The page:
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Recent advances in optical imaging through deep tissue: imaging probes and techniques

Authors
  • Yoon, Seokchan
  • Cheon, Seo Young
  • Park, Sangjun
  • Lee, Donghyun
  • Lee, Yeeun
  • Han, Seokyoung
  • Kim, Moonseok
  • Koo, Heebeom
Type
Published Article
Journal
Biomaterials Research
Publisher
Springer (Biomed Central Ltd.)
Publication Date
Oct 22, 2022
Volume
26
Identifiers
DOI: 10.1186/s40824-022-00303-4
PMID: 36273205
PMCID: PMC9587606
Source
PubMed Central
Keywords
Disciplines
  • Review
License
Unknown

Abstract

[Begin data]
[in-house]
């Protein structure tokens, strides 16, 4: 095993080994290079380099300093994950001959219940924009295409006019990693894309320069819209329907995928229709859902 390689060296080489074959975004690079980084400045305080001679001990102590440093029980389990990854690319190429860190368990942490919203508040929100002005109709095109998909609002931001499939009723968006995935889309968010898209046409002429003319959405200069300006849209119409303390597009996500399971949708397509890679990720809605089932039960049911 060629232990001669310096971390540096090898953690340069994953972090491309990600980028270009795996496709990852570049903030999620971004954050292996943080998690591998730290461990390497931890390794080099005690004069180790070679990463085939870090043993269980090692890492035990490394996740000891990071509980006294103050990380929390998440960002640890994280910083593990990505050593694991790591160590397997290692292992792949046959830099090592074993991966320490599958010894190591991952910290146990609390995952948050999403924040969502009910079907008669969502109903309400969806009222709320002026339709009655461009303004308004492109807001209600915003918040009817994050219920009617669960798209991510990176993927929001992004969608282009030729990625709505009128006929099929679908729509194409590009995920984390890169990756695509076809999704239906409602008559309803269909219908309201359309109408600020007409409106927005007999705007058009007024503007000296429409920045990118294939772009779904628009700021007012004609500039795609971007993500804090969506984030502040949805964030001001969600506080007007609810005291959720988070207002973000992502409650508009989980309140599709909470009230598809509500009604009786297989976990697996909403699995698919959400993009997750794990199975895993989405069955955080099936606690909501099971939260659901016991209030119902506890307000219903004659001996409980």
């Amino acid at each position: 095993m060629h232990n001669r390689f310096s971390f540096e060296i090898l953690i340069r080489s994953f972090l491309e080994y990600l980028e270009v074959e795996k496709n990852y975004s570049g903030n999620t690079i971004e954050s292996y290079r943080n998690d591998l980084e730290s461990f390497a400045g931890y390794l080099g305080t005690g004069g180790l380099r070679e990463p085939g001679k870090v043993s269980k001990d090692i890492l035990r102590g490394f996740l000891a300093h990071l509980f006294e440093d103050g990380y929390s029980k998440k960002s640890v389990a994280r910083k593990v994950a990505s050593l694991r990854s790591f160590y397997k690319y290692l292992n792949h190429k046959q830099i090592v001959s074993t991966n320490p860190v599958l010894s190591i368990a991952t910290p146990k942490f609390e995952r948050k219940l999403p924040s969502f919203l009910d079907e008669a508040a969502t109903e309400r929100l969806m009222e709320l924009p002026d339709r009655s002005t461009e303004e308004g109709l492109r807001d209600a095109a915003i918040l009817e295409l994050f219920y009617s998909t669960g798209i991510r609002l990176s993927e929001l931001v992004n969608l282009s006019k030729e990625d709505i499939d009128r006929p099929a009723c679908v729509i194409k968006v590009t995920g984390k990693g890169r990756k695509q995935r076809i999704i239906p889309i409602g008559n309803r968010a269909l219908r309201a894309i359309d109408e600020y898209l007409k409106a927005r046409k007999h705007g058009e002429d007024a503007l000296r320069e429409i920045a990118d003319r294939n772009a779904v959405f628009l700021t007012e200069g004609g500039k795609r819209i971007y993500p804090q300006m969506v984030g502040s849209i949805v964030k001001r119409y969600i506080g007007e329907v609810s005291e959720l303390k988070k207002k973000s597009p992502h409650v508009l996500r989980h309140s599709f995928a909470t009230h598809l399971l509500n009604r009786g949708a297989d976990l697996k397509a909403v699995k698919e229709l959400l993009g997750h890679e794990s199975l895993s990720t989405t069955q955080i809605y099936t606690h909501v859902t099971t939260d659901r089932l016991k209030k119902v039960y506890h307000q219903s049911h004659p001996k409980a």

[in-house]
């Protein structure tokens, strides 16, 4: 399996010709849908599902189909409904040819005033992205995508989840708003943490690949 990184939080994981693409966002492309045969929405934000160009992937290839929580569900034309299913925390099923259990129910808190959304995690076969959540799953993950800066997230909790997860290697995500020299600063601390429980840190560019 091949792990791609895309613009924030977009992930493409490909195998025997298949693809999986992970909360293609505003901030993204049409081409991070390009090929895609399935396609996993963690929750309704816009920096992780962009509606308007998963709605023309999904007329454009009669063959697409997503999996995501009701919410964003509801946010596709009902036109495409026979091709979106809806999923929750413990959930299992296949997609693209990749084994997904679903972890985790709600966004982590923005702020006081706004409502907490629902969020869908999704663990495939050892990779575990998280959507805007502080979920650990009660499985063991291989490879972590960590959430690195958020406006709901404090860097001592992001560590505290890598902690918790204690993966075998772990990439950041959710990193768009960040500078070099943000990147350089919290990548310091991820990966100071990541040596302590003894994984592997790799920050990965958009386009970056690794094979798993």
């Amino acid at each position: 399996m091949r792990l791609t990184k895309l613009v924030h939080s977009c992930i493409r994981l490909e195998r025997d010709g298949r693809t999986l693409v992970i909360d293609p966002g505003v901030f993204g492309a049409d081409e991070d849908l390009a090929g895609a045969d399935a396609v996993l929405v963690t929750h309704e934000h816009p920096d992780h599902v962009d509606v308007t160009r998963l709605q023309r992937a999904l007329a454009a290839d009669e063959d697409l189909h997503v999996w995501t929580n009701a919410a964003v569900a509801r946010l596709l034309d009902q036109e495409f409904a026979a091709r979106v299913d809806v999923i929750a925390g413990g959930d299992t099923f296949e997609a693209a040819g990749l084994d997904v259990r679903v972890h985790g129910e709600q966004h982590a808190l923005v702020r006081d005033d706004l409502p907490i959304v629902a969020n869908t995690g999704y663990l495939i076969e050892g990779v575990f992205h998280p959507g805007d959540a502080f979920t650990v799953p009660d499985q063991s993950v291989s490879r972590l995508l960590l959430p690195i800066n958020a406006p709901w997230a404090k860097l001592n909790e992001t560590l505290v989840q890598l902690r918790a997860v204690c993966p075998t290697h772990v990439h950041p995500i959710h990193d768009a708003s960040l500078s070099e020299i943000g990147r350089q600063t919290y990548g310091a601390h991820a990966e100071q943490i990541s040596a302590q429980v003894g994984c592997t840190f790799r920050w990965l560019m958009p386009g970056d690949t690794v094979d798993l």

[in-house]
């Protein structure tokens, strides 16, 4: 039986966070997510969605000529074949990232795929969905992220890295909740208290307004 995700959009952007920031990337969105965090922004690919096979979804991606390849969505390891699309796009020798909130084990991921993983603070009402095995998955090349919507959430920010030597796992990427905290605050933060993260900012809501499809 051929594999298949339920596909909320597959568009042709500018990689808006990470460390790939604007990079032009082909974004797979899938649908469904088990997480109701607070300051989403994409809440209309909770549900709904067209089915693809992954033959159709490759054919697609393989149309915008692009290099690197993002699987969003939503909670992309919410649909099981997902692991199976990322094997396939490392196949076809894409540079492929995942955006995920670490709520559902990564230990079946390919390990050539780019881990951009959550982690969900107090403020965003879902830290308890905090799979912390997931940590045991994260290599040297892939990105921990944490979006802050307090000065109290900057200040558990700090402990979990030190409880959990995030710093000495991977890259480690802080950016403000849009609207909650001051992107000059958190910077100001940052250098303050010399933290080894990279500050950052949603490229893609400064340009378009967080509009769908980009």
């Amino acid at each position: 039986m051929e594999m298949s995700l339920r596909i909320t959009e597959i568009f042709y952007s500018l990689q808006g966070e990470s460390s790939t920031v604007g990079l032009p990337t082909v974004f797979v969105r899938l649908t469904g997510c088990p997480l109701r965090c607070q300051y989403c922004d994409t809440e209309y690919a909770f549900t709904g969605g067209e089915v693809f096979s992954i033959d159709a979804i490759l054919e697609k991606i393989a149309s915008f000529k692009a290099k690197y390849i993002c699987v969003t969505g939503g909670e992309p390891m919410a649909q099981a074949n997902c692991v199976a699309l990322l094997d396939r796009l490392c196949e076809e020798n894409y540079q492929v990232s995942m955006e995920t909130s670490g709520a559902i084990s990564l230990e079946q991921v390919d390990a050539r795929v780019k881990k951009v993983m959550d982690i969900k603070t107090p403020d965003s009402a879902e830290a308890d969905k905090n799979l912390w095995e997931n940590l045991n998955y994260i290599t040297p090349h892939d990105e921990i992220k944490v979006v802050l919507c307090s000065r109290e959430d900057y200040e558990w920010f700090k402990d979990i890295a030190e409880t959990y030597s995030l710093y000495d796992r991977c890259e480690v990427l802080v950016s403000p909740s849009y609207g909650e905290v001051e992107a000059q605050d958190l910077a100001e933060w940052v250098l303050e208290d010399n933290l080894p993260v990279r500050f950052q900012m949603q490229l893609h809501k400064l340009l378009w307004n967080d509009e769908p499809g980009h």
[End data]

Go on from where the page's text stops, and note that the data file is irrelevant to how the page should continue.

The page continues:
Optical imaging has been essential for scientific observations to date, however its biomedical applications has been restricted due to its poor penetration through tissues. In living tissue, signal attenuation and limited imaging depth caused by the wave distortion occur because of scattering and absorption of light by various molecules including hemoglobin, pigments, and water. To overcome this, methodologies have been proposed in the various fields, which can be mainly categorized into two stategies: developing new imaging probes and optical techniques. For example, imaging probes with long wavelength like NIR-II region are advantageous in tissue penetration. Bioluminescence and chemiluminescence can generate light without excitation, minimizing background signals. Afterglow imaging also has high a signal-to-background ratio because excitation light is off during imaging. Methodologies of adaptive optics (AO) and studies of complex media have been established and have produced various techniques such as direct wavefront sensing to rapidly measure and correct the wave distortion and indirect wavefront sensing involving modal and zonal methods to correct complex aberrations. Matrix-based approaches have been used to correct the high-order optical modes by numerical post-processing without any hardware feedback. These newly developed imaging probes and optical techniques enable successful optical imaging through deep tissue. In this review, we discuss recent advances for multi-scale optical imaging within deep tissue, which can provide reseachers multi-disciplinary understanding and broad perspectives in diverse fields including biophotonics for the purpose of translational medicine and convergence science. Graphical Abstract Methodologies for multi-scale optical imaging within deep tissues are discussed in diverse fields including biophotonics for the purpose of translational medicine and convergence science. Recent imaging probes have tried deep tissue imaging by NIR-II imaging, bioluminescence, chemiluminescence, and afterglow imaging. Optical techniques including direct/indirect and coherence-gated wavefront sensing also can increase imaging depth.

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